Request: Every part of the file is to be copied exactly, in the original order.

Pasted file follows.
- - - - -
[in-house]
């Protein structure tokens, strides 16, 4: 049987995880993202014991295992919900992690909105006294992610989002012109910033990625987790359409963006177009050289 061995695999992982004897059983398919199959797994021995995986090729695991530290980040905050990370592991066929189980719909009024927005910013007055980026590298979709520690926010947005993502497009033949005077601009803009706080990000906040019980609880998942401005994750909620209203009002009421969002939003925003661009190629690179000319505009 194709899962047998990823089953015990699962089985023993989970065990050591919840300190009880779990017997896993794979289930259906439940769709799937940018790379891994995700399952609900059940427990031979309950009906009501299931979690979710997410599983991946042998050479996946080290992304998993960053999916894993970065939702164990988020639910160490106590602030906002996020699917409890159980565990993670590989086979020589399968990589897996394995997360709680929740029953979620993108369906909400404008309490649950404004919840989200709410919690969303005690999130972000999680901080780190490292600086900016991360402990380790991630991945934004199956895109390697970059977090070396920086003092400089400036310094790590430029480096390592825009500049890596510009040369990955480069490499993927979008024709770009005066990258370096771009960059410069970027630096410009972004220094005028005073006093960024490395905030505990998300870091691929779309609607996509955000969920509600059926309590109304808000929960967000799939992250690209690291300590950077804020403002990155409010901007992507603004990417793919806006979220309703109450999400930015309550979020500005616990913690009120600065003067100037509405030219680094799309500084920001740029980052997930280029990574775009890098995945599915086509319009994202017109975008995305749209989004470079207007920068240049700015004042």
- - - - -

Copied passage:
[in-house]
């Protein structure tokens, strides 16, 4: 049987995880993202014991295992919900992690909105006294992610989002012109910033990625987790359409963006177009050289 061995695999992982004897059983398919199959797994021995995986090729695991530290980040905050990370592991066929189980719909009024927005910013007055980026590298979709520690926010947005993502497009033949005077601009803009706080990000906040019980609880998942401005994750909620209203009002009421969002939003925003661009190629690179000319505009 194709899962047998990823089953015990699962089985023993989970065990050591919840300190009880779990017997896993794979289930259906439940769709799937940018790379891994995700399952609900059940427990031979309950009906009501299931979690979710997410599983991946042998050479996946080290992304998993960053999916894993970065939702164990988020639910160490106590602030906002996020699917409890159980565990993670590989086979020589399968990589897996394995997360709680929740029953979620993108369906909400404008309490649950404004919840989200709410919690969303005690999130972000999680901080780190490292600086900016991360402990380790991630991945934004199956895109390697970059977090070396920086003092400089400036310094790590430029480096390592825009500049890596510009040369990955480069490499993927979008024709770009005066990258370096771009960059410069970027630096410009972004220094005028005073006093960024490395905030505990998300870091691929779309609607996509955000969920509600059926309590109304808000929960967000799939992250690209690291300590950077804020403002990155409010901007992507603004990417793919806006979220309703109450999400930015309550979020500005616990913690009120600065003067100037509405030219680094799309500084920001740029980052997930280029990574775009890098995945599915086509319009994202017109975008995305749209989004470079207007920068240049700015004042």